Writing Program Eligibility & Standards

At the end of Introduction to Literature (HU-1222), students will take the Writing Proficiency Examination (WPE). Transfer students, students with English Literature AP credit, and students who have taken Introduction to Literature (or its equivalent) elsewhere should check with their advisors or the Humanities Department Chairperson regarding testing. All students must take and pass the WPE in order to graduate. Students who do not pass the WPE are required to take HU-6062 Writing in Style and must earn a C- or better in order to pass the course and satisfy the WPE requirement. 

Awards and Honors

At the end of each academic term, full-time student grades are reviewed. For students with no incompletes or grades below C-, term grade point averages are calculated and academic proficiency is noted as follows:

President’s List             3.6 or higher
Dean’s List                   3.3–3.59

A cadet who appears on the Dean’s List or the President’s List is entitled to wear the appropriate device on his or her uniform. All ribbons will be awarded by the Vice-President of Academic Affairs or designee at the appropriate time.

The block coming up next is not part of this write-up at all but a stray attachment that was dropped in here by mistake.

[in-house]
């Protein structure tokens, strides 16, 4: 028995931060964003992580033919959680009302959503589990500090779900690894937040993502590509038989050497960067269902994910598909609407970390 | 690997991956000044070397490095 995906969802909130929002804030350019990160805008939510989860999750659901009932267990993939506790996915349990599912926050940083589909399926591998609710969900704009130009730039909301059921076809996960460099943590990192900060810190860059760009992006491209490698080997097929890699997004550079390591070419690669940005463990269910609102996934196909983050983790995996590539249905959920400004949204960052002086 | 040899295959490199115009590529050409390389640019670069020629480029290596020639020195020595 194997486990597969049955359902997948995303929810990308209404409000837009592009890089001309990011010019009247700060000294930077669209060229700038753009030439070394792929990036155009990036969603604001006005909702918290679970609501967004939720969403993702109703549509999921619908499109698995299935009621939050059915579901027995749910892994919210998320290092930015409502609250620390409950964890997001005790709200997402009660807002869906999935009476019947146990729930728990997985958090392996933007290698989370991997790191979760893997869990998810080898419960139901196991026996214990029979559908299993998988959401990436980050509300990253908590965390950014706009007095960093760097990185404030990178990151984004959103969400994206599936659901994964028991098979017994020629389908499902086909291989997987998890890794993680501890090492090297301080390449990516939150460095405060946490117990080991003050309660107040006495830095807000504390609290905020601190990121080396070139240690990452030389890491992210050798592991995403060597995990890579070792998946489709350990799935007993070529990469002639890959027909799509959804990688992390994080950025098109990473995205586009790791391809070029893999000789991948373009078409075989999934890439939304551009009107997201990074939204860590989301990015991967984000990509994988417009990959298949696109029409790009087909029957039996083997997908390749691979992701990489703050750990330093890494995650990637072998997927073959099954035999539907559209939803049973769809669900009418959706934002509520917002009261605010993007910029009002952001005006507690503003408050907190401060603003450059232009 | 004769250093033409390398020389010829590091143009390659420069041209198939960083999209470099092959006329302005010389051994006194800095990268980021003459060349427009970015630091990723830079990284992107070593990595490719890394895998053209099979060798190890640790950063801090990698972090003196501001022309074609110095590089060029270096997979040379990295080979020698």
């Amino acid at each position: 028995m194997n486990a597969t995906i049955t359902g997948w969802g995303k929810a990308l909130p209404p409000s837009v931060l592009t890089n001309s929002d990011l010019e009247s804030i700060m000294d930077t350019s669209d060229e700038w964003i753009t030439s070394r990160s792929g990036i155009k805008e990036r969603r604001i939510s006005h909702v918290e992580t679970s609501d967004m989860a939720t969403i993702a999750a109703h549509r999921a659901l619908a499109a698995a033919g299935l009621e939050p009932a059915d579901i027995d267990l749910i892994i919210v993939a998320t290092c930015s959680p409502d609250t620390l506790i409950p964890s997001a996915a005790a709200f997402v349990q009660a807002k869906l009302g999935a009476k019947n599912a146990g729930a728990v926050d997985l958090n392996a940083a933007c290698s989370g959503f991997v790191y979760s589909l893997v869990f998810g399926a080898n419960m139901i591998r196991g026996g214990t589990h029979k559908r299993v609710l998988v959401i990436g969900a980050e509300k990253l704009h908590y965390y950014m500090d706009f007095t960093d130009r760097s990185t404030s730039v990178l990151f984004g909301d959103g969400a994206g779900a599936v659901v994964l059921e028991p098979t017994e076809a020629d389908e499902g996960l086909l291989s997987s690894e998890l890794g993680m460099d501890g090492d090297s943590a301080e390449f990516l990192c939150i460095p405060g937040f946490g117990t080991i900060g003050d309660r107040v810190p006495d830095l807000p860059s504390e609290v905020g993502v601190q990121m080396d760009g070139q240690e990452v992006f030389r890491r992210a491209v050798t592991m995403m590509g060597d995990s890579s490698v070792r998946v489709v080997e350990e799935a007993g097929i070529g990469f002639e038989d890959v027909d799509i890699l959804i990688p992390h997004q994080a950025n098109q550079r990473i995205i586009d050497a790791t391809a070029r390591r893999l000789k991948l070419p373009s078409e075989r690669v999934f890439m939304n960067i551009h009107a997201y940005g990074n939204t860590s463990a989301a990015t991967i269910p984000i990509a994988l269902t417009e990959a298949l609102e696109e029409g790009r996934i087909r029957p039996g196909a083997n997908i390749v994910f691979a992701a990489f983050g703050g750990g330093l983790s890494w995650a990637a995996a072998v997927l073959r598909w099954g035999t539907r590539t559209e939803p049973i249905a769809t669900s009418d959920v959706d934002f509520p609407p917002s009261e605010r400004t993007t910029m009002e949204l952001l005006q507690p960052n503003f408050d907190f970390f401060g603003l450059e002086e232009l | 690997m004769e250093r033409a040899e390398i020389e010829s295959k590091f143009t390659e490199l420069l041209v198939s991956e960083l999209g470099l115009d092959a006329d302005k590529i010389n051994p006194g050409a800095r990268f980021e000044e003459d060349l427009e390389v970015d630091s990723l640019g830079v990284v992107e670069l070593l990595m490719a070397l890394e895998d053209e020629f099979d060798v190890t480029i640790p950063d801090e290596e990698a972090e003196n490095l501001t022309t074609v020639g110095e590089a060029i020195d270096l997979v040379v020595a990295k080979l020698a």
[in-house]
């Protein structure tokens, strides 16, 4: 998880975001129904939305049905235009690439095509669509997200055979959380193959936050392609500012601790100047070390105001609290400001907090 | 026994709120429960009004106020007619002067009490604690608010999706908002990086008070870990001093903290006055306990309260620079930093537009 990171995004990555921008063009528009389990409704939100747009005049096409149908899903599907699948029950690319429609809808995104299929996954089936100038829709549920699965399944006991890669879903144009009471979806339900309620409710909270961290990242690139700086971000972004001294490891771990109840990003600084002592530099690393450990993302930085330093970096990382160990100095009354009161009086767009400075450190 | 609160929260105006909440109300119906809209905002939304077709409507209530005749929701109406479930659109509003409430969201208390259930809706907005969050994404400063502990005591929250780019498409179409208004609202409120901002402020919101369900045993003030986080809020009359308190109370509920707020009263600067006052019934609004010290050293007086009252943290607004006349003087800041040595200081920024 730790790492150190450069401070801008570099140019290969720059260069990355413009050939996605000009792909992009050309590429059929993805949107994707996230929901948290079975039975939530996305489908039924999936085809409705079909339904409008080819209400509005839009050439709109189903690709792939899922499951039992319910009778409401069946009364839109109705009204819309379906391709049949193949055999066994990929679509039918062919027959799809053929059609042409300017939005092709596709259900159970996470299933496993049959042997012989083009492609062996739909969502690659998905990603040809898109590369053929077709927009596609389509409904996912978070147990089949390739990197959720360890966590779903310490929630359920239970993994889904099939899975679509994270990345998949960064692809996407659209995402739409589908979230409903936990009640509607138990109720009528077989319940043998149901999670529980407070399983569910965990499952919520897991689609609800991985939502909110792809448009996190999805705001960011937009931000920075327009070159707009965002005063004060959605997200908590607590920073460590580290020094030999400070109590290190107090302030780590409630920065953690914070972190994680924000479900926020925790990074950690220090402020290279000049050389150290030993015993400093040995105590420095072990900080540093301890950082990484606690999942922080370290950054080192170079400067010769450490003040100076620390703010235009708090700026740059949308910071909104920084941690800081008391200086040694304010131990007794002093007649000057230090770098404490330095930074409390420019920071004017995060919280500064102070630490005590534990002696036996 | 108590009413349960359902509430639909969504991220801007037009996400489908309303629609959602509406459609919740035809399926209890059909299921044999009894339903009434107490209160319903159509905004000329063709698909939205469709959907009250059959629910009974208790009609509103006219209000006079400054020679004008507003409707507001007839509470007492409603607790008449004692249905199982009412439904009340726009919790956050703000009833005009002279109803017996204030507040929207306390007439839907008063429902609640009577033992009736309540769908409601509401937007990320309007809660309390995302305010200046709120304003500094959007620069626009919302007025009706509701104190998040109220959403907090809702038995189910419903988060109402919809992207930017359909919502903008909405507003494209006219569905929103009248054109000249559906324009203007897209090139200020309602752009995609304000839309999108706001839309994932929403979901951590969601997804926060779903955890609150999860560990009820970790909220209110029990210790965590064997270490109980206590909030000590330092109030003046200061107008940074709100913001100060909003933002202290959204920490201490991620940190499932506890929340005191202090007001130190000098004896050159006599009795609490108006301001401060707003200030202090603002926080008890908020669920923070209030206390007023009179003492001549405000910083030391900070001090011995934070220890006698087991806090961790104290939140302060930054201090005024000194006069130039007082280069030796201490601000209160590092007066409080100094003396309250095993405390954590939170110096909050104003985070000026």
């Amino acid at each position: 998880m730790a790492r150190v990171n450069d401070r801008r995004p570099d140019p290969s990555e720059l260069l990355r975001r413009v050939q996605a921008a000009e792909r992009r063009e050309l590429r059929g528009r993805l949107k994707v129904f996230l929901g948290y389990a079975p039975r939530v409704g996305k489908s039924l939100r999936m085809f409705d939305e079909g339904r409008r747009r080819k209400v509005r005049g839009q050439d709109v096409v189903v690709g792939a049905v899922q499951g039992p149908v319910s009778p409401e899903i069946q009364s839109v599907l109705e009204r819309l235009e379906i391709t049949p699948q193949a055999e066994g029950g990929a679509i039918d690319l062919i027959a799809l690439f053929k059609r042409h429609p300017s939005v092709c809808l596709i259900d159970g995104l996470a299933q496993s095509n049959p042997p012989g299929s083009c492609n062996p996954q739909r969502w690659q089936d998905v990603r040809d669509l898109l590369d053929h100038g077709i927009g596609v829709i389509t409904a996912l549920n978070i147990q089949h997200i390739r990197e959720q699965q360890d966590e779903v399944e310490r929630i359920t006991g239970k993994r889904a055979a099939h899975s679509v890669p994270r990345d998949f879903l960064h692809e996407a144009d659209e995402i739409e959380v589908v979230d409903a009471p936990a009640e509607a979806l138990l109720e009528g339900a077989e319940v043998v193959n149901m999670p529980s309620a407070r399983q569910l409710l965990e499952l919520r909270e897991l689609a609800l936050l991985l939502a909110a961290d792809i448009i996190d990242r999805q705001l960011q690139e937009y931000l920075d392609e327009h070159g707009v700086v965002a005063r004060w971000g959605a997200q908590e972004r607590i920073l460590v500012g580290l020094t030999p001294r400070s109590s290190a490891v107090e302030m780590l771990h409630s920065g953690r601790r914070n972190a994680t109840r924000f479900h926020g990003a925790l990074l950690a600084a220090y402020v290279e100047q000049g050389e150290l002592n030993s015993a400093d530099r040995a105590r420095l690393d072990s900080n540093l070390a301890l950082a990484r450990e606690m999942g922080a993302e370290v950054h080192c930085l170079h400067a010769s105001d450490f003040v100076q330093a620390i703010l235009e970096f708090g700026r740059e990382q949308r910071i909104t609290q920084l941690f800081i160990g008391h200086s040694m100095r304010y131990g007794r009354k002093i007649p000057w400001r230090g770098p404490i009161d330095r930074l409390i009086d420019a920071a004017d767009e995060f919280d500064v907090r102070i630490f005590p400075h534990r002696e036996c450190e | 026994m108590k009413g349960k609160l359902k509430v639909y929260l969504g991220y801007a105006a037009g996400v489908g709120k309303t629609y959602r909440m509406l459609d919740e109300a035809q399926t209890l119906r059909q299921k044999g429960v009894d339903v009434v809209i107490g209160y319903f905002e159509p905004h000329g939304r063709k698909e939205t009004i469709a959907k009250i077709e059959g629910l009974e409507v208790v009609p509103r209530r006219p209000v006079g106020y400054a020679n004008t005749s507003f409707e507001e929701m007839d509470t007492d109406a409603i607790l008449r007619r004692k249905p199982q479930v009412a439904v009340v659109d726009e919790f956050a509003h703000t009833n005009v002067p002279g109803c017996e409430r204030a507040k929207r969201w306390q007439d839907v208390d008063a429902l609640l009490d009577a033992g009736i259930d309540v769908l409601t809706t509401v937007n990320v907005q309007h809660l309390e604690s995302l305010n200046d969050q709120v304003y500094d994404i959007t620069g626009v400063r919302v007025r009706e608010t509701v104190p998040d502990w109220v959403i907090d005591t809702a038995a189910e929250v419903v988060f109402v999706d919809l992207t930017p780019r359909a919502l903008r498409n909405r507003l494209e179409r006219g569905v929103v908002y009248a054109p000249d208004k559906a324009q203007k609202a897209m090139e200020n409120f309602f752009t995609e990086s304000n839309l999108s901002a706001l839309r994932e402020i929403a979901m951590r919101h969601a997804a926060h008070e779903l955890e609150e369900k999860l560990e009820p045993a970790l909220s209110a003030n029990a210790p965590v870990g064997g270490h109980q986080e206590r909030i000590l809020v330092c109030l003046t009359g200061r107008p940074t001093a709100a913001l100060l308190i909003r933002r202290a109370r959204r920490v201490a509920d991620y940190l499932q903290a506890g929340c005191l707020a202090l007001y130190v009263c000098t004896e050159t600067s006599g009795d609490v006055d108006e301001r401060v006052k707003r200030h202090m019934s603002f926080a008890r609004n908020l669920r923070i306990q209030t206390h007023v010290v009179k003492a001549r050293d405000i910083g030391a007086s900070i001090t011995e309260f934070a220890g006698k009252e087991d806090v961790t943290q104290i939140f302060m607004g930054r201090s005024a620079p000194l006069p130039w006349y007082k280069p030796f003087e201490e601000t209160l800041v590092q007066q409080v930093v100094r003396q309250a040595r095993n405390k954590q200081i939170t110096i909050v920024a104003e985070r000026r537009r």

Graduation Standards

Graduation Honors Academic excellence for the baccalaureate program is recognized by awarding degrees summa cum laude (CGPA of 3.8 or higher), magna cum laude (CGPA of 3.6 to 3.79), and cum laude (CGPA of 3.3 to 3.59). The CGPA determined for honors is based on all college-level work attempted at Massachusetts Maritime Academy. Students who received three or more ‘F’ grades at MMA are not eligible for graduation honors.

The commencement booklet is printed prior to grades being submitted for the last term. Therefore, the Office of the Registrar must print the honors designation that a student has earned up to but not including his or her final semester. The student’s official degree transcript will reflect the appropriate honors designation.

Graduation
To receive a Bachelor of Science degree, a student must